In that example, the person would have to earn significantly more than $12,500 (actual amount depends on their tax bracket) in order to have the $12,500 to spend on commuting.

Again, that does not count the value of their time away from family, or the risk and stress involved with commuting.


I noticed every time we build a new school that within a few years it is also at full capacity or beyond. Shall we apply your logic to the school system as well?


Schools are of course very different from roads.

One significant difference is that land for schools is generally readily available -- land for roads often is not.

As other commenters have posted, some of the buildings along I-270 are very close to the right-of-way.

It would be interesting to look at the surveys and see exactly how many properties would have to be confiscated by the government using eminent domain and how many buildings would have to be torn down.

A widened I-270 would encourage more residential development. What about all of the additional cars the new development would bring? Once they get to FredCo, where are they going to go?

When we talk about widening I-270, we really need to be discussing widening every single major road in Frederick County -- because simply widening I-270 is a recipe for a traffic nightmare on local roads.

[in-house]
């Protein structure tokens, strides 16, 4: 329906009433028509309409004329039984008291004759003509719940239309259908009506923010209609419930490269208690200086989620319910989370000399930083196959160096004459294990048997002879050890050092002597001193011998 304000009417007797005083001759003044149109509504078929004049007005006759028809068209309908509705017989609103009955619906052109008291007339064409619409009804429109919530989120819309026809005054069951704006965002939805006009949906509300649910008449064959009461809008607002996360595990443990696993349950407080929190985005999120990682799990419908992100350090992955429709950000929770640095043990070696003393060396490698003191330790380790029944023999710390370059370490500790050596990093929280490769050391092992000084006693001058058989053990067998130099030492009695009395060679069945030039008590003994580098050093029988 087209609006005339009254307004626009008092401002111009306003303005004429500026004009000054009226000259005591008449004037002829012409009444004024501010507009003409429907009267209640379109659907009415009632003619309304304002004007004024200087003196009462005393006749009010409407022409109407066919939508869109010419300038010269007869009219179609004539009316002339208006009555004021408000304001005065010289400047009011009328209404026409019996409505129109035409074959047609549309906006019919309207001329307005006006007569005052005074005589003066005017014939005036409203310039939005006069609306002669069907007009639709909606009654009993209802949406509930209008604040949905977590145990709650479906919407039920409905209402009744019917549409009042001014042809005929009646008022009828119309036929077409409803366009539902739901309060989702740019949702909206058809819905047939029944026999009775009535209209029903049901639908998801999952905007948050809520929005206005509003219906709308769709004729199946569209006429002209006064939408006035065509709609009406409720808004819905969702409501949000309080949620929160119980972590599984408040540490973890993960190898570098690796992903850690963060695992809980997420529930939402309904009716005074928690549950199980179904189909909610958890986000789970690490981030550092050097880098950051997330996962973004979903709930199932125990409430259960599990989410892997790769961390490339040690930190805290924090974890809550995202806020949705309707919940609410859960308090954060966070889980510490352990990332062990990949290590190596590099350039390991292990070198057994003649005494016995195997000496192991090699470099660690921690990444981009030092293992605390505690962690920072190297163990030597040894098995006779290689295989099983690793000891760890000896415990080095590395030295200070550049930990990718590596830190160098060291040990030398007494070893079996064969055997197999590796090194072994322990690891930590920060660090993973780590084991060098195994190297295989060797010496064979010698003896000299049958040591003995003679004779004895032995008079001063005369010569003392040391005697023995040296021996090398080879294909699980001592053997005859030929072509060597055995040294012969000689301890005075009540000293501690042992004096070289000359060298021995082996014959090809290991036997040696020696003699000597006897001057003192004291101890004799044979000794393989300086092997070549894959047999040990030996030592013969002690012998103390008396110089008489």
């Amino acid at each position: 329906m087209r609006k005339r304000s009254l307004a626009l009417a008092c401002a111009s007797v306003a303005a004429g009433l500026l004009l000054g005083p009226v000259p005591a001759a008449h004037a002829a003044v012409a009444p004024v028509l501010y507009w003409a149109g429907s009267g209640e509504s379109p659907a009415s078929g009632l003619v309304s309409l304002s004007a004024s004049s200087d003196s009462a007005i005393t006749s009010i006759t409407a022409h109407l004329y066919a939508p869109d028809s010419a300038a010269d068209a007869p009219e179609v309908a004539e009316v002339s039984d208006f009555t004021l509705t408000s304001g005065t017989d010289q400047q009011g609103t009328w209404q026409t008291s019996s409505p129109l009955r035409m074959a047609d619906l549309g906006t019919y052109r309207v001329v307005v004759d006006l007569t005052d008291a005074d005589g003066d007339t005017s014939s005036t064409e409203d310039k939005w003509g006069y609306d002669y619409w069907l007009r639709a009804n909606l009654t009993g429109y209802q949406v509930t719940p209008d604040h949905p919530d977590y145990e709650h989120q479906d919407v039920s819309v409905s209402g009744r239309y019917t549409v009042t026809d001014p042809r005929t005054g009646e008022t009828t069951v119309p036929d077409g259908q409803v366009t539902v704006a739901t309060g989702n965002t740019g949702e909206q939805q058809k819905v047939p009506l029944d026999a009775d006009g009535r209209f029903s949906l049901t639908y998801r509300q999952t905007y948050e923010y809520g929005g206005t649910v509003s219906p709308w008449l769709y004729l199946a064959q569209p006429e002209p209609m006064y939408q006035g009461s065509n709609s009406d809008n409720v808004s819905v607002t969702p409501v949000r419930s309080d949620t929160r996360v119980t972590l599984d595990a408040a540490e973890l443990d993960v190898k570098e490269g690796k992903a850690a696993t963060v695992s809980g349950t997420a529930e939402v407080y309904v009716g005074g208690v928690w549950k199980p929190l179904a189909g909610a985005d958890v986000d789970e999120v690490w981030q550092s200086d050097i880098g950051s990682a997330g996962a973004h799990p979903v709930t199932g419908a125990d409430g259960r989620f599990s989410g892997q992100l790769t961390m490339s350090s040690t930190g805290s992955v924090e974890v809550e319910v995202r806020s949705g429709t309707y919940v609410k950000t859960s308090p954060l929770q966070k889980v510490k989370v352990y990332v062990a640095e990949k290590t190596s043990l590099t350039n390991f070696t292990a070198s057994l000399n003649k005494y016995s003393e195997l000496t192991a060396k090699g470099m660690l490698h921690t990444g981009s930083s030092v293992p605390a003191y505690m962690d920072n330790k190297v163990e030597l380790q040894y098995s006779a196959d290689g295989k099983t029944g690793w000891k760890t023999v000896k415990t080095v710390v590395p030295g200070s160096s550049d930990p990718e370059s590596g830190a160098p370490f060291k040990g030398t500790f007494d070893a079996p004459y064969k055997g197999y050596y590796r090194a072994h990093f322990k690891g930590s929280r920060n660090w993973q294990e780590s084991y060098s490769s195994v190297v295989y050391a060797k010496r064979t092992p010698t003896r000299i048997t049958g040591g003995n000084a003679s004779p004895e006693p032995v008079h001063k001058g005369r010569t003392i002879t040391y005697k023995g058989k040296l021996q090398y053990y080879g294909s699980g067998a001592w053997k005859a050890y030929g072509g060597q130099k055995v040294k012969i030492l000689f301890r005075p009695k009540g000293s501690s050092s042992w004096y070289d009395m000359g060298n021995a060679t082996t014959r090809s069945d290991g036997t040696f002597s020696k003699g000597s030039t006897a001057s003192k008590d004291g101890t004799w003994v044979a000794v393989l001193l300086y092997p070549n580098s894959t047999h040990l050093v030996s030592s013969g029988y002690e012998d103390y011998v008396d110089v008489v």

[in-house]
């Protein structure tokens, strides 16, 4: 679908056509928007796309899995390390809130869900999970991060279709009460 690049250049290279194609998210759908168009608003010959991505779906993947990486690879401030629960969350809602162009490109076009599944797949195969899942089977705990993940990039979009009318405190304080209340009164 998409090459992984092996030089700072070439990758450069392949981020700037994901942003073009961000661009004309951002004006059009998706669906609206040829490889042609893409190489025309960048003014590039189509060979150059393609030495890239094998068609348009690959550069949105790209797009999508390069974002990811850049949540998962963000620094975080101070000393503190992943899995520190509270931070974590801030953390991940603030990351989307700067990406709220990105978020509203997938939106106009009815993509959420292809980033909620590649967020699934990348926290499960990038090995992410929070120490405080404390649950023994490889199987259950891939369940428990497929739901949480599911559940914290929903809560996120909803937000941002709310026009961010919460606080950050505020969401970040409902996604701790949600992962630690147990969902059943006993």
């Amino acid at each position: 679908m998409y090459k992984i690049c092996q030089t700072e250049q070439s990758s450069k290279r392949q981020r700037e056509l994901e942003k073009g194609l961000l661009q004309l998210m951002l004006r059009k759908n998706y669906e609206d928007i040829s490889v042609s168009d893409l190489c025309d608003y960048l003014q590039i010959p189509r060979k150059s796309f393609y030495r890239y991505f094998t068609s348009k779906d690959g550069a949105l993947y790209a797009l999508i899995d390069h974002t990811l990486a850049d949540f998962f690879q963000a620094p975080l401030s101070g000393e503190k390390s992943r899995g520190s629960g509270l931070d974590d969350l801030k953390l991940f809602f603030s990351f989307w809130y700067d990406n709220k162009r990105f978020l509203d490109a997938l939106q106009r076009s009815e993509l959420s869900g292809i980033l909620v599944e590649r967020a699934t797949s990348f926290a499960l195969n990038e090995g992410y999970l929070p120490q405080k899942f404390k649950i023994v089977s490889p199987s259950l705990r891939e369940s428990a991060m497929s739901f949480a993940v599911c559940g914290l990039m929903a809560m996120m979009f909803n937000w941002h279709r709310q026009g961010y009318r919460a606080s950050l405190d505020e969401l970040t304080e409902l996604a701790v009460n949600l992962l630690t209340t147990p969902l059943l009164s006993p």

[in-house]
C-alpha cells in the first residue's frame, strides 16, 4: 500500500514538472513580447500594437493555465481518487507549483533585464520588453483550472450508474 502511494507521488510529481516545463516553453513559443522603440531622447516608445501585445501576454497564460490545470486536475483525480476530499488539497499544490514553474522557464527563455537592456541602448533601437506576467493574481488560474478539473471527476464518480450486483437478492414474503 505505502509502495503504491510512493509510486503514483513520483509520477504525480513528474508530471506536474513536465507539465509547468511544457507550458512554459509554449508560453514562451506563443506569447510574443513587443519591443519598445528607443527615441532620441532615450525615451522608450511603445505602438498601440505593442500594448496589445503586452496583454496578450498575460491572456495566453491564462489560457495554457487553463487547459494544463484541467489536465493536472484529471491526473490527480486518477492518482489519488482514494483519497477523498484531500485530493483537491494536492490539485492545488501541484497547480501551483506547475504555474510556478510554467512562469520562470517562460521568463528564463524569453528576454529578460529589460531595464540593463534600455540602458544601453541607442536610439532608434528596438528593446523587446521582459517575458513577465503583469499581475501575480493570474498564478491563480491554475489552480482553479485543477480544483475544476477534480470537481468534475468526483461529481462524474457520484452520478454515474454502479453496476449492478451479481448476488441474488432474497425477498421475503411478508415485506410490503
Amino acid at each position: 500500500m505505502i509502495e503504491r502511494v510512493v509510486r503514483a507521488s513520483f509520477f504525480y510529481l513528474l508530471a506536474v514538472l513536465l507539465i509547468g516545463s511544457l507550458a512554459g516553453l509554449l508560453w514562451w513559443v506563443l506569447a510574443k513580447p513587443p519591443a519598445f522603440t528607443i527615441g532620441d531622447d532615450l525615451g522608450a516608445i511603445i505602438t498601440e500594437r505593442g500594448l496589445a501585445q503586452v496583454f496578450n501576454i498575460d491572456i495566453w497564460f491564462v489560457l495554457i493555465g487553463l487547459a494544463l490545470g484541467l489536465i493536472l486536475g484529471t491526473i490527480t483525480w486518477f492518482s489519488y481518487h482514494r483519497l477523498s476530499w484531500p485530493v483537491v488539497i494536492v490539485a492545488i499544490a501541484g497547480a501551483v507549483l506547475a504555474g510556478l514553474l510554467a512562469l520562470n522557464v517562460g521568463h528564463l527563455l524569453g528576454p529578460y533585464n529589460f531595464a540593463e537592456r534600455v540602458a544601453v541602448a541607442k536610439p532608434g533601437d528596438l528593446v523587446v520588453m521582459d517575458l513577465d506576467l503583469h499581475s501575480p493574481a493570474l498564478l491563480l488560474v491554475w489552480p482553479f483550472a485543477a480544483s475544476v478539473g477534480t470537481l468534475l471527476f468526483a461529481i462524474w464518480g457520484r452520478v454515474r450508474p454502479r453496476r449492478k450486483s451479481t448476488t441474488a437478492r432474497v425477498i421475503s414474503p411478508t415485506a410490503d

The only real solution is one that developers do not want to hear:

The Baltimore/D.C. area has reached its population limit. Frederick County is beyond full. We cannot accommodate more people.

Major employers and government agencies should be located in areas that are not impacted. Areas that need some economic development and are not suffering from overpopulation.

The only way for there to be any true "smart growth" in FredCo and similar areas is for there to be efficient public transportation to job centers, as well as locally, around Frederick County. Just having Metro extend to FredCo (for example) is not enough. Without convenient, safe, efficient local public transportation, even those that might consider riding Metro to the D.C. area will still need to own cars and they will still create traffic jams on local roads.